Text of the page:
An International Trade Commission (ITC) judged ruled out that Apple Inc infringed on Motorola Mobility Holdings Inc patent in making its popular iPhones, iPads and other major products.
During the preliminary ruling, ITC Judge Thomas Pender said Apple infringed on patent for eliminating noise and other interference during voice and data transmissions. The judge’s decision will now be reviewed by a full commission and a final ruling is expected in August.
Motorola Mobility, on the other hand, has also accused Apple Inc of violating three other patents – including one for touchscreen technology, but ITC judge ignored these claims.
The firm, which is under acquisition by Google Inc, expressing its content over the decision has further asked for the infringing devices to be barred from entering the US.
“A court in Germany has already declared this patent invalid, so we believe we will have a very strong case on appeal,” Apple’s spokesperson Kristin Huguet said.
Similar lawsuits have been filed by Motorola Mobility against Apple in the states of Illinois and Florida.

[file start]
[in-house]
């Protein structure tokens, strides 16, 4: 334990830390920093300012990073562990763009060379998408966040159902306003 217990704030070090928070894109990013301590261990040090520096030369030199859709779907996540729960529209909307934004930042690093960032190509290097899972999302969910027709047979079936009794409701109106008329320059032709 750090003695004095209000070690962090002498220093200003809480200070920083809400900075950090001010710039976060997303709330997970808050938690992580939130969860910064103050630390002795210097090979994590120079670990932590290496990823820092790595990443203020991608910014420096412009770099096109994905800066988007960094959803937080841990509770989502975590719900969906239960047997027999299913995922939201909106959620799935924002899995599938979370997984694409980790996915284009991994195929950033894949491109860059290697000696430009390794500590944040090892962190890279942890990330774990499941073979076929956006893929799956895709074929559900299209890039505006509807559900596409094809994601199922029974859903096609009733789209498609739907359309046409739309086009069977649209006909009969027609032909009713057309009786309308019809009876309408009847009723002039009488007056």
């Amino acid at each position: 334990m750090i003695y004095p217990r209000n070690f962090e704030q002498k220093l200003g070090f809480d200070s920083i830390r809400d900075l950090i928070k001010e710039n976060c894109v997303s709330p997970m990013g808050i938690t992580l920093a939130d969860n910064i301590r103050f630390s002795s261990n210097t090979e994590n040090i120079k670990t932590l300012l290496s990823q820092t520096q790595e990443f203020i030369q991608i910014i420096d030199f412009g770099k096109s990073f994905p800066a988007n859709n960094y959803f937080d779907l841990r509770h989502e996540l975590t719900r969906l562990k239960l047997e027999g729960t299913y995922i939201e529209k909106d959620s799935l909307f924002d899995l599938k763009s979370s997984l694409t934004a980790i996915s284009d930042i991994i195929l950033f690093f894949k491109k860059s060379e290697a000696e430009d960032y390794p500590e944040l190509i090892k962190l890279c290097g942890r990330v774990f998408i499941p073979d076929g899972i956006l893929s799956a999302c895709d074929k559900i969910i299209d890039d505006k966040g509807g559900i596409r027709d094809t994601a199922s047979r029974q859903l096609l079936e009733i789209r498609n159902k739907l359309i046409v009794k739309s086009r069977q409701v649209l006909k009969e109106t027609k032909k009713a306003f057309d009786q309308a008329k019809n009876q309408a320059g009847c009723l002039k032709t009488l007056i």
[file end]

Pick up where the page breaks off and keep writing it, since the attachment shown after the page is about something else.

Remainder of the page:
Currently, Google’s Android operating system, which the company offers to handset makers like Motorola Mobility for free, is world’s no 1 smartphone operating system compared to Apple’s iOS used on the world’s most popular iPhones.
Google, however, has not been directly involved in lawsuits because it does not manufacture its own phone. Analysts believe its pending acquisition with Motorola will have an impact on its involvement.
International Trade Commission (ITC) is a US trade panel that investigates patent infringement involving imported goods, and is a popular venue to file patent lawsuits. It has got the right to bar importation of infringing products and because its cases are ruled out quickly.
This is not the first time that Apple and Motorola Mobility have sued each other. Apple’s main case against Motorola Mobility over six of its patents goes on trial in June in Chicago. Motorola Mobility is also suing Apple in Chicago, hearings for which will also start in June.
Apple and Samsung are also going through patent rows and they have more than 20 cases in 10 countries.
According to Edward Weisz of Cozen O’Connor, New York, a patent lawyer specializes in communications, there are many big companies that are engaged in patent rows.
“Every other week, some big player is buying up chunk of patents or licensing a big chunk of patents. I don’t see it ending it too soon. The products are still hot, there’s still a lot of money to be made.”
He also felt that these settlements are inevitable. “As the big players become more and more armed with chunks of patents in this area, and some of these are pioneering patents that go back years, you’ll see more opportunity for settlement and cross- licensing,” he said.
Sources: Reuters, Bloomberg